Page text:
Some brands are meant to dominate the whole world, and some cater to a few thousand people who reliably buy whatever the company puts out. Victor Mitchell, Lead Funding CEO, knows as your small business or startup grows, you have to decide on what you want your business to be. Do you want to make the gamble for huge success and mass appeal, or do you want to find a safe but limited niche with long-term loyal customers?
Every Business Has to Start Somewhere
The greatest innovators and largest companies often started with niche products. Every large company has to start somewhere. For example, Soichiro Honda got his entrepreneurial start with a company that made piston rings for Toyota.
Business leaders and innovators often don’t know where they’ll end up when they start. One little innovation in one offshoot of an emerging industry can lead to huge companies that sprawl across sectors. But to get there, innovators and entrepreneurs have to decide to take the risk on expansion.
Business and Brand Development are incremental.
People and businesses can’t change all at once.
When considering whether to expand your business from its core niche idea or product innovation, ask yourself three questions about the future of the company:
Can your business solve problems or provide real benefit outside your current niche? If your innovative breakthrough was a way to create slightly more detailed model train engines at a somewhat lower price, it might be hard to break out of your niche.
Still, specific innovation does often have general value. Perhaps making more detailed model train engines at a lower price required the development of an improved injection-molding method. That’s an innovation that would provide value in cost savings to many other businesses trying to make better plastics products at a lower price.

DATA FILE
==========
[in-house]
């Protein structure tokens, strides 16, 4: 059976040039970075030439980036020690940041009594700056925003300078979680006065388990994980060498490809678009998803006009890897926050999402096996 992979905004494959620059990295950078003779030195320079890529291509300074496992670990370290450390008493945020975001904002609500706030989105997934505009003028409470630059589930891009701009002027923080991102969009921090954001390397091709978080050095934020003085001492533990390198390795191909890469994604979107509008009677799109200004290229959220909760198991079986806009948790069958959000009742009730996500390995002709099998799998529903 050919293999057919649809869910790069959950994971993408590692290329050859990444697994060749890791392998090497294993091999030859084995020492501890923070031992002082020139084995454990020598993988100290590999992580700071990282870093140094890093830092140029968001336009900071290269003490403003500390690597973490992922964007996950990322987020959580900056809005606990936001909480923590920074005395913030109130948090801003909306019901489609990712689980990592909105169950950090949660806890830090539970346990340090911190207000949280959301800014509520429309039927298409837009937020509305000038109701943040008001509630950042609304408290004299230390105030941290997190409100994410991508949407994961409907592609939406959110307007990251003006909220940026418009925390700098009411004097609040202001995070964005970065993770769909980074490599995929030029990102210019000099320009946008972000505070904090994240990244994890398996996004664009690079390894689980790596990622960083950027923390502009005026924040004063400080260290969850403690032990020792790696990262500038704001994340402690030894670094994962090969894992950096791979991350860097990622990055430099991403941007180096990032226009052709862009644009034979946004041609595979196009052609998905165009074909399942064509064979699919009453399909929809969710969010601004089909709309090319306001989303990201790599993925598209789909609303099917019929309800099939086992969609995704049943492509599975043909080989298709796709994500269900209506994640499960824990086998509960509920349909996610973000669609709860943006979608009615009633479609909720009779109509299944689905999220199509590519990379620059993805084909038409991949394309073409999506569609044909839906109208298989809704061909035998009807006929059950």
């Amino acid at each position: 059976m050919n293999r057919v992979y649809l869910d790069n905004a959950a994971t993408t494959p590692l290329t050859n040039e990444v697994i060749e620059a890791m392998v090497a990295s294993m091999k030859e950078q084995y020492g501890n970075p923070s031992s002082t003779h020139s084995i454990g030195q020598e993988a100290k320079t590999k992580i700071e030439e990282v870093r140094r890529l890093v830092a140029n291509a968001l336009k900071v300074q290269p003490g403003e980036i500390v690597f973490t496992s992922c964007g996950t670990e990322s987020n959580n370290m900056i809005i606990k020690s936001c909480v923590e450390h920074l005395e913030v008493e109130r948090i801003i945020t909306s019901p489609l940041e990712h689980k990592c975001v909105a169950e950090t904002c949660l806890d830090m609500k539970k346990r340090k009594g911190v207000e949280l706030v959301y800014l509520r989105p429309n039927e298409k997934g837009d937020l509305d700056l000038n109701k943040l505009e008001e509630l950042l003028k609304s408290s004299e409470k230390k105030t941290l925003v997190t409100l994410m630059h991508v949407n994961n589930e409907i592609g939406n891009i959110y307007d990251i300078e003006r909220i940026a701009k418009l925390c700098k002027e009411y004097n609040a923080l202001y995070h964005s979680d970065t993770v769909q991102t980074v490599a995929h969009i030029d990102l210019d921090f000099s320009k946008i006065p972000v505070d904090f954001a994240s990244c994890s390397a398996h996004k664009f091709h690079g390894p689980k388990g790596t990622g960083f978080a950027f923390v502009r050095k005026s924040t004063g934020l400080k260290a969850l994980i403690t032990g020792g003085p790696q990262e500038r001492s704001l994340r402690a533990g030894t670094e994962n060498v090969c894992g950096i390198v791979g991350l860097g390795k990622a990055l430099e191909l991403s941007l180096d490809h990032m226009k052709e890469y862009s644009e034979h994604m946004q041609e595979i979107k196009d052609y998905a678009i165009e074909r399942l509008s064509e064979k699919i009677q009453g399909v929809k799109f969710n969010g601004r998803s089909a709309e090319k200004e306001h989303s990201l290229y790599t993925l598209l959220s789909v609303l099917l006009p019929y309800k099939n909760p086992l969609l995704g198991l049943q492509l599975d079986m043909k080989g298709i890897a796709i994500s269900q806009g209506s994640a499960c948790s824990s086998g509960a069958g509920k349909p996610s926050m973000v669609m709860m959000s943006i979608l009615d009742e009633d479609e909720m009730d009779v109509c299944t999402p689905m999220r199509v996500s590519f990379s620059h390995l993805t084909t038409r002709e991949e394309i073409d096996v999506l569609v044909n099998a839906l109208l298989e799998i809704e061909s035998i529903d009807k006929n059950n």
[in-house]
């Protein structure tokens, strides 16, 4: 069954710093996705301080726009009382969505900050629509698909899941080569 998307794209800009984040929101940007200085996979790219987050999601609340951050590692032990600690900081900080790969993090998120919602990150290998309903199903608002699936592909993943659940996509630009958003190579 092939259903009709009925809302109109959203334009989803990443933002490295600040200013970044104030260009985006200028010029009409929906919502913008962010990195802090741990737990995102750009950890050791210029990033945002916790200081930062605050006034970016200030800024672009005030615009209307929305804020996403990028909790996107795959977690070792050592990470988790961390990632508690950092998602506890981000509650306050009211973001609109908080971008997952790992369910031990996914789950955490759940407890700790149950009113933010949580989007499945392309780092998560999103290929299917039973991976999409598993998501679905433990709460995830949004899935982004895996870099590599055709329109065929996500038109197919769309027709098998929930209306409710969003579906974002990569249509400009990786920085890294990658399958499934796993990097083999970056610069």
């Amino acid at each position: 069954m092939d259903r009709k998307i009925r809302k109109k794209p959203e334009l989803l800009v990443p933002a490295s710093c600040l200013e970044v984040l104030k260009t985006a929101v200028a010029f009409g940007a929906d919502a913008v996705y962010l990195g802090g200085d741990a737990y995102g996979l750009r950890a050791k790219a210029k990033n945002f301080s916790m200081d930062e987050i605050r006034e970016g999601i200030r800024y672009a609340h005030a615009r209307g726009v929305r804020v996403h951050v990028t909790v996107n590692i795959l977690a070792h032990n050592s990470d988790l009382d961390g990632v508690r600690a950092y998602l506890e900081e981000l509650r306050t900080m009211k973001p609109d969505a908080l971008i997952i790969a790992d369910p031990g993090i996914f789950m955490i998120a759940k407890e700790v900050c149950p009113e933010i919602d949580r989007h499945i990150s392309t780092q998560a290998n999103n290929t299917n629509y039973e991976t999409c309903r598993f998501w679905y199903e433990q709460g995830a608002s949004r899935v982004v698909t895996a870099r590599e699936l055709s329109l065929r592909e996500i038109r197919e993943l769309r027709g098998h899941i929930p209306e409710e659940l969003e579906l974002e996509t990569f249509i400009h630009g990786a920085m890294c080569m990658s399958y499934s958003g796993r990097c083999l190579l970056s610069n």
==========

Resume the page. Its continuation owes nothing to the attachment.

If your business can offer value outside your niche, consider how your brand might have to change. Imagine again the model train company that makes a significant innovation in injection molding. Directly leveraging the potential value of that innovation would mean entirely evolving the business to focus on industrial production.
Various forms of corporate restructuring are often the end-game of hugely expanded businesses. Besides asking yourself, “What are the risks involved in expanding?” also ask yourself if you would you have the will to keep control as the potential value of your business draws in more powerful players.
Not everyone wants to run an enormous company. Some people like making a reasonable income in a stable niche. There’s nothing wrong with that, as long as they don’t get complacent, and lose even their niche position. It takes a strategic, workaholic personality to turn big innovations into big companies, and if you don’t have what it takes someone else will take your spot.
However, if your idea or innovation does have the potential to offer value far outside your niche, and you don’t leverage that potential value, other people will. If you’re happy in your niche, consider licensing your great idea to others. It might not result in as much profit, and you won’t have any control, but you also won’t have the risk and responsibility.
What Do You Want Your Business to Be?
If you’ve built your company on an innovative idea and established yourself in a comfortable niche, it’s always tempting to try and expand farther, but first you have to ask yourself if your specific design or innovation has more general value, and then you have to ask yourself whether you really want to change your brand and company.
Facebook is a much different company now than it was in its early niche college version. As you grow your company, it may change beyond what you wanted. If you have a good idea, then it’s good to take the risk, but remember to ask where you’re going before you do it.
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